The Effect of Desloratadine on Chronic Otitis Media with Effusion in Children Requiring Grommet
Objectives: Otitis media with effusion is the most common cause of acquired hearing loss in the pediatric population, however best medical treatment is unknown. The main objective of this article is to assess the role of desloratadine in avoiding the need for grommets in children with chronic otitis media with effusion (COME), in relieving the effusion and its associated hearing loss.
Study design: Study design involved retrospective review of case series of children with COME referred for grommets. Age, gender, presenting signs and symptoms were recorded. Pre, post treatment and Audiological results were performed in most of the cases. Response to treatment was measured as clinical and or audiological improvement, along with this the effect of co-existing recurrent otitis media (ROM) and the use of nasal steroids also assessed. Children not responding to a 4-week course underwent were grommets’ insertion. Those responding received a longer treatment until the resolution of the signs and symptoms, up to 3 months.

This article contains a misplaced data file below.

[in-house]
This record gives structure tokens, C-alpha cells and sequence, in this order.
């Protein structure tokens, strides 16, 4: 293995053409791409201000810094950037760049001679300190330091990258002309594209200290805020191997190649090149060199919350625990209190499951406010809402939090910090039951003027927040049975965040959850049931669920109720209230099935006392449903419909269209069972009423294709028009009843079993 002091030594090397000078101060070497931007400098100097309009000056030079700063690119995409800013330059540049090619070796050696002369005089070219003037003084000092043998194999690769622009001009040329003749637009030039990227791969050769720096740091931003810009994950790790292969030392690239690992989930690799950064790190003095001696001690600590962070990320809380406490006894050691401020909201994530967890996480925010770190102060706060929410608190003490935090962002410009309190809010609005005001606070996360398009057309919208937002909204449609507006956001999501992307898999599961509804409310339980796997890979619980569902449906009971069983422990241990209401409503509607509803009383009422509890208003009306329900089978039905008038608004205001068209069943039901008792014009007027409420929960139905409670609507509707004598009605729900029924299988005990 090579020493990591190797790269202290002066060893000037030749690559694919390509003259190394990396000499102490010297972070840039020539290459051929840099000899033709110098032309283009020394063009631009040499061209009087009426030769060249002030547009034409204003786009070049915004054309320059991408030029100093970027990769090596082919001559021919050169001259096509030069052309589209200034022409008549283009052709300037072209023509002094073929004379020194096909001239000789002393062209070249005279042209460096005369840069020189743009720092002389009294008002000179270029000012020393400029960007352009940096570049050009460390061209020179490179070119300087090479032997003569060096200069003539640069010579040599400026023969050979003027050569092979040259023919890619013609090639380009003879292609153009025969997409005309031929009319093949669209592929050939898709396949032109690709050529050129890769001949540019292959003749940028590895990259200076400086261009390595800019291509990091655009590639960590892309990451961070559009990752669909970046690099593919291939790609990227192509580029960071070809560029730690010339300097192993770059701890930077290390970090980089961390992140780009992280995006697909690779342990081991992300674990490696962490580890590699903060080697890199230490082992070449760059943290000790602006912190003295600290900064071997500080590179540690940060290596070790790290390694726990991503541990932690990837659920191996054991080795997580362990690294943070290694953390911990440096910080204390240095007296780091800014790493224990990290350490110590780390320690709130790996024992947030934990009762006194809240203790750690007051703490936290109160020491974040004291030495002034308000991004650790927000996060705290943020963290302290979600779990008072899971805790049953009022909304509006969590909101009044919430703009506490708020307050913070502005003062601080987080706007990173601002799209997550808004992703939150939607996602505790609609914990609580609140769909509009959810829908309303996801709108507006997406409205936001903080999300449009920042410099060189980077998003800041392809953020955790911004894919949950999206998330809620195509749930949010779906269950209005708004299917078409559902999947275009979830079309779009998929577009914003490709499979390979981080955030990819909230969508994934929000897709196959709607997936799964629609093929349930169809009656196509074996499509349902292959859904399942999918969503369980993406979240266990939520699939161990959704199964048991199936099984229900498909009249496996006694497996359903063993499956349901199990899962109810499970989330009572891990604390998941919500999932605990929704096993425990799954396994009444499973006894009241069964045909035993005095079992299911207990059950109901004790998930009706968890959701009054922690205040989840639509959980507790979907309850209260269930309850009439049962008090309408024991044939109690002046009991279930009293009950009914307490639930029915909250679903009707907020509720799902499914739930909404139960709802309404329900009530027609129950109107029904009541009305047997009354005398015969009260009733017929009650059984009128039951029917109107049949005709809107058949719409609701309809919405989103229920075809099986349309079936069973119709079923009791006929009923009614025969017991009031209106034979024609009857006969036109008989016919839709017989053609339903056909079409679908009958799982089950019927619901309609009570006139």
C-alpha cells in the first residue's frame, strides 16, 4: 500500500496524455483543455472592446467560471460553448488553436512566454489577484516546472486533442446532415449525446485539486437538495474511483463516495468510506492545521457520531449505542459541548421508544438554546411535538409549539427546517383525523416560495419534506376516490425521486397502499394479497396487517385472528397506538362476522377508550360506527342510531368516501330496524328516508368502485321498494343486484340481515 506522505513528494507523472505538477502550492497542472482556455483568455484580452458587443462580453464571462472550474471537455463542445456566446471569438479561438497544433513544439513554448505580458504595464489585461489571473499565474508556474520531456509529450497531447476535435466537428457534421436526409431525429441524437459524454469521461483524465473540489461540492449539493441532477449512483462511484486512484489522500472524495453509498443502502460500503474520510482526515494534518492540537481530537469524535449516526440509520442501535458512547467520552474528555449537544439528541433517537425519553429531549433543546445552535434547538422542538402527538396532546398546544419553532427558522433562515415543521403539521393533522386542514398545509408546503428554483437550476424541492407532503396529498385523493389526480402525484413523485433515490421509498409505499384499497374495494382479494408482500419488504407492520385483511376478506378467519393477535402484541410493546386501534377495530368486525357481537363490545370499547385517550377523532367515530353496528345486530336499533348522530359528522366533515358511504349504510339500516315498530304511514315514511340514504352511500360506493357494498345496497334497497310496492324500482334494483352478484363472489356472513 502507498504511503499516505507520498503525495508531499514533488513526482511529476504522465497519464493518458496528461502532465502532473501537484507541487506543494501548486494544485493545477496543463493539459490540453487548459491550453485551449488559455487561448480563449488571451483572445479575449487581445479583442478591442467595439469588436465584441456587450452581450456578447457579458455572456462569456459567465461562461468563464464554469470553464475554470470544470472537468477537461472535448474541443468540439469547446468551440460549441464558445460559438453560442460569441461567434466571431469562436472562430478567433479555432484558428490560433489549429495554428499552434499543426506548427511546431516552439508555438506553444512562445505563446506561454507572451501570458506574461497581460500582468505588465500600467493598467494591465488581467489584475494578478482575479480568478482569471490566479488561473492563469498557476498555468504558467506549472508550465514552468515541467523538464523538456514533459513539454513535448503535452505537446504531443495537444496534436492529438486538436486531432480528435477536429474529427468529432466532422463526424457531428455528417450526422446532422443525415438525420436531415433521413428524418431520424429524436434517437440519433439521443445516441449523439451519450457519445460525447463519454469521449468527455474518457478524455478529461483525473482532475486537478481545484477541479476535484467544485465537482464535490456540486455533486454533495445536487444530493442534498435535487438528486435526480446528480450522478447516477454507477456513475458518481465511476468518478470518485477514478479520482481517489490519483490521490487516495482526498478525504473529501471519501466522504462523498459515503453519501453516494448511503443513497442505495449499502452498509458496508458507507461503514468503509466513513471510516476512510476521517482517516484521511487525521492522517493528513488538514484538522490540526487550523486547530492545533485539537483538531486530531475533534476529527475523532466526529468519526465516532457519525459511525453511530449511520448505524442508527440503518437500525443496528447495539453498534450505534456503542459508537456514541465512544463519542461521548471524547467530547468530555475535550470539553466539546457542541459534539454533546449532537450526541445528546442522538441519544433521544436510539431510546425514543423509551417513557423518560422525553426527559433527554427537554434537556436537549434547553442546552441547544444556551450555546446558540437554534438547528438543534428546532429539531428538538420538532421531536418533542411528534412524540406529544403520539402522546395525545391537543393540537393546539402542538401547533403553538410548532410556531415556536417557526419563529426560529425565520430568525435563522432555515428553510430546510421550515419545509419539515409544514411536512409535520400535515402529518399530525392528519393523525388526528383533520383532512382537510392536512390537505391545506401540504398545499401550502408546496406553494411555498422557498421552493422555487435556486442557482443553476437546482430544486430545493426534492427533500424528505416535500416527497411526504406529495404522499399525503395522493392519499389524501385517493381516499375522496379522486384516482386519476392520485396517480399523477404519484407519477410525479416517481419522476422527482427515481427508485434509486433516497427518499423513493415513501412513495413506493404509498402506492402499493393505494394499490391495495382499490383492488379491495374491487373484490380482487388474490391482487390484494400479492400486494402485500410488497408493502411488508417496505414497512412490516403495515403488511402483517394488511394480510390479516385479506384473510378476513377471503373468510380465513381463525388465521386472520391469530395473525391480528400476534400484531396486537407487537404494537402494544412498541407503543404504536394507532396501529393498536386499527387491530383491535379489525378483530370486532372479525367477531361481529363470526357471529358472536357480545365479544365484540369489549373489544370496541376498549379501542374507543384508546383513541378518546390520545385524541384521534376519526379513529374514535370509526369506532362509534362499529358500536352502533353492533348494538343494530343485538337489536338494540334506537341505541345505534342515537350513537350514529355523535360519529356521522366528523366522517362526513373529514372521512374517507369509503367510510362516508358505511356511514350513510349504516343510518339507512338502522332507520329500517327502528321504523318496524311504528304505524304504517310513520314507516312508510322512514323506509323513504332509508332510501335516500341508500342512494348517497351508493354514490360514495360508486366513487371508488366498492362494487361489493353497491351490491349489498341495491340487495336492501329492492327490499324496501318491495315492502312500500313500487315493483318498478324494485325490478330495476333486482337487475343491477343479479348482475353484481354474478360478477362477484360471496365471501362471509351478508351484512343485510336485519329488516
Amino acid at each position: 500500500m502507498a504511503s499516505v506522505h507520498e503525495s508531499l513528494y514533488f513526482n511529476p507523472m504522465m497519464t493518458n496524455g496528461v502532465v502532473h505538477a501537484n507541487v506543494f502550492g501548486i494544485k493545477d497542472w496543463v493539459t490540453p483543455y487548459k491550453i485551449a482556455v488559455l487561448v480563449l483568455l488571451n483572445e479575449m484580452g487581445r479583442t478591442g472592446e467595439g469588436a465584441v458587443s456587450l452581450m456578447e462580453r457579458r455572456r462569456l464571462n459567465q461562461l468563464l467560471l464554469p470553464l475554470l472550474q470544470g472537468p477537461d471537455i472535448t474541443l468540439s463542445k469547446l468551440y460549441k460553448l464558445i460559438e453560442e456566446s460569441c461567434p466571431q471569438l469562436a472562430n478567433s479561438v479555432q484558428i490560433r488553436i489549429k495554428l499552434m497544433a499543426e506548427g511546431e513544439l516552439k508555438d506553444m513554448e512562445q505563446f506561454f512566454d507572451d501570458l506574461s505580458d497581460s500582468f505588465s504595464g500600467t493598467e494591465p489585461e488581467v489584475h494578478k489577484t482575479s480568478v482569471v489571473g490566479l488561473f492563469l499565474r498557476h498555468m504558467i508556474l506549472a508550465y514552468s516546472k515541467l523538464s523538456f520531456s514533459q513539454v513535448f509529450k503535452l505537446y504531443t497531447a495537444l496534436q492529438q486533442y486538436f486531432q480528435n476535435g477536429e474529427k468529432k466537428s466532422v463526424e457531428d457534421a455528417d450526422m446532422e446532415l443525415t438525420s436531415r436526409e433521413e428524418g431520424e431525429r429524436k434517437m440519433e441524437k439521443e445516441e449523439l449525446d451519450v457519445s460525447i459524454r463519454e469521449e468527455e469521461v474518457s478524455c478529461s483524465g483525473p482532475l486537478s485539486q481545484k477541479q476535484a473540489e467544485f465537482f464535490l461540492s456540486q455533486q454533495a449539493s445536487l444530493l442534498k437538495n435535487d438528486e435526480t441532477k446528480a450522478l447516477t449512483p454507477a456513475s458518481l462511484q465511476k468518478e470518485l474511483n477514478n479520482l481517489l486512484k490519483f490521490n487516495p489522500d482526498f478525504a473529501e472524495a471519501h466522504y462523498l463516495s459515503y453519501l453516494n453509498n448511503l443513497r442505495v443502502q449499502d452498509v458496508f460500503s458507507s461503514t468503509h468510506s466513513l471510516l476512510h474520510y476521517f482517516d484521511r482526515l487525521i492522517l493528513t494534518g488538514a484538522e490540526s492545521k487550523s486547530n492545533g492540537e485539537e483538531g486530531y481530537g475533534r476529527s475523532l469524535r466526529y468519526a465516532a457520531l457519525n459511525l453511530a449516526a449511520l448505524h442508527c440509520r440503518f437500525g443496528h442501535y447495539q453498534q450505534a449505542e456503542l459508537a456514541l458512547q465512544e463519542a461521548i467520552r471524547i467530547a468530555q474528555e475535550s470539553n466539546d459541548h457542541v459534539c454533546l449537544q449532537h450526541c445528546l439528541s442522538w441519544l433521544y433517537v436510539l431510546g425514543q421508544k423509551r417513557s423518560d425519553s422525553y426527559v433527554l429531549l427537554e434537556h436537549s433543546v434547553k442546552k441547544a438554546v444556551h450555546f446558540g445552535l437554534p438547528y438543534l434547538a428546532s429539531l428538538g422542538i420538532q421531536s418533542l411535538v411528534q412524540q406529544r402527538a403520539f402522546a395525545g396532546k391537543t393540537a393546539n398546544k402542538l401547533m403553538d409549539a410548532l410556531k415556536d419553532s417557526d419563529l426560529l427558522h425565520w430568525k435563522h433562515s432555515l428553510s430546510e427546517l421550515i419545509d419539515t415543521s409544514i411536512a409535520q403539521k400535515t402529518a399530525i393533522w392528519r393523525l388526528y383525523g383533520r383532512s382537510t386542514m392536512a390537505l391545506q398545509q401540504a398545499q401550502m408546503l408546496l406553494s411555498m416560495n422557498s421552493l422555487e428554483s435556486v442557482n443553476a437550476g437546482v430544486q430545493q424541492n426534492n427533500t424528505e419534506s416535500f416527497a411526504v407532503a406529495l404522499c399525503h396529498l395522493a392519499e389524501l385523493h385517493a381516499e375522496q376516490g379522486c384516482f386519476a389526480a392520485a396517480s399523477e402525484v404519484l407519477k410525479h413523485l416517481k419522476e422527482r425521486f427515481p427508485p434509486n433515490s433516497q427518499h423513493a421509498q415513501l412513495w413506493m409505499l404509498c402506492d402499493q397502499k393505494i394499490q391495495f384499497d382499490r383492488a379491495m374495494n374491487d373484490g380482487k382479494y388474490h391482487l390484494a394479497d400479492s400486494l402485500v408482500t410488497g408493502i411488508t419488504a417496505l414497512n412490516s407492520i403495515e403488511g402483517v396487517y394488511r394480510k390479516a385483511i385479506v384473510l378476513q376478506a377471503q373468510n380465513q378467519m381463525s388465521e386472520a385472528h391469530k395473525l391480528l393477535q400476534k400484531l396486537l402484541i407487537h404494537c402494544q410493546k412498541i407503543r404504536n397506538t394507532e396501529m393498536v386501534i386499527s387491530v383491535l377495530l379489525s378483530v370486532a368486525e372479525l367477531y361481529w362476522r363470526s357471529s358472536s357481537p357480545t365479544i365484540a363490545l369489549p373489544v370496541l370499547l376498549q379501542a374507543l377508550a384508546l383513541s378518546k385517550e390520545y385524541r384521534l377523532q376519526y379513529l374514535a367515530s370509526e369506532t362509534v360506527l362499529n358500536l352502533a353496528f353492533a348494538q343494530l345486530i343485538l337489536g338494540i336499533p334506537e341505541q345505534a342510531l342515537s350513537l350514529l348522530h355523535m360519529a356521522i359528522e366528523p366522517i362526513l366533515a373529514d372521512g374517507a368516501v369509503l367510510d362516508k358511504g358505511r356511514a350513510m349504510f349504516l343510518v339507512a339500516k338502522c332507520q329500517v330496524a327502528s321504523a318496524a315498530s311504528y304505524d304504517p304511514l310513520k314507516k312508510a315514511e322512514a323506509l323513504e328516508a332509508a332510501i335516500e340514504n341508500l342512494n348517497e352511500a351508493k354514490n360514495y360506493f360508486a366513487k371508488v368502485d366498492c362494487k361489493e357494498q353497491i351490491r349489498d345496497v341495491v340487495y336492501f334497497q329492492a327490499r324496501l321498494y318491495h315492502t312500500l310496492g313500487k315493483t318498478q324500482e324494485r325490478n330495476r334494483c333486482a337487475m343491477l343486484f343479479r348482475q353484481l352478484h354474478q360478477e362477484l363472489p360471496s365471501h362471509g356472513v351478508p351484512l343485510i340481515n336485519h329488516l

Results: We included 138 children (1-13y, mean 3.6y, 127 <7 yo) among 34.8% had coexisting ROM, 18.1% nasal obstruction, and 34.1% significant hearing loss. All received desloratadine; 63% received intranasal steroids. Grommets were not needed anymore in 52.2%, one month after initiating the treatment. None of the studied variables affected the outcome. No benefit from adding intranasal steroids to the treatment.
Conclusion: Desloratadine seems to be effective in treating children with COME, accelerating the resolution of effusion and its associated hearing loss, sparing a good number of children the need for grommets. It would be important in the future to conduct placebo controlled trials to confirm these results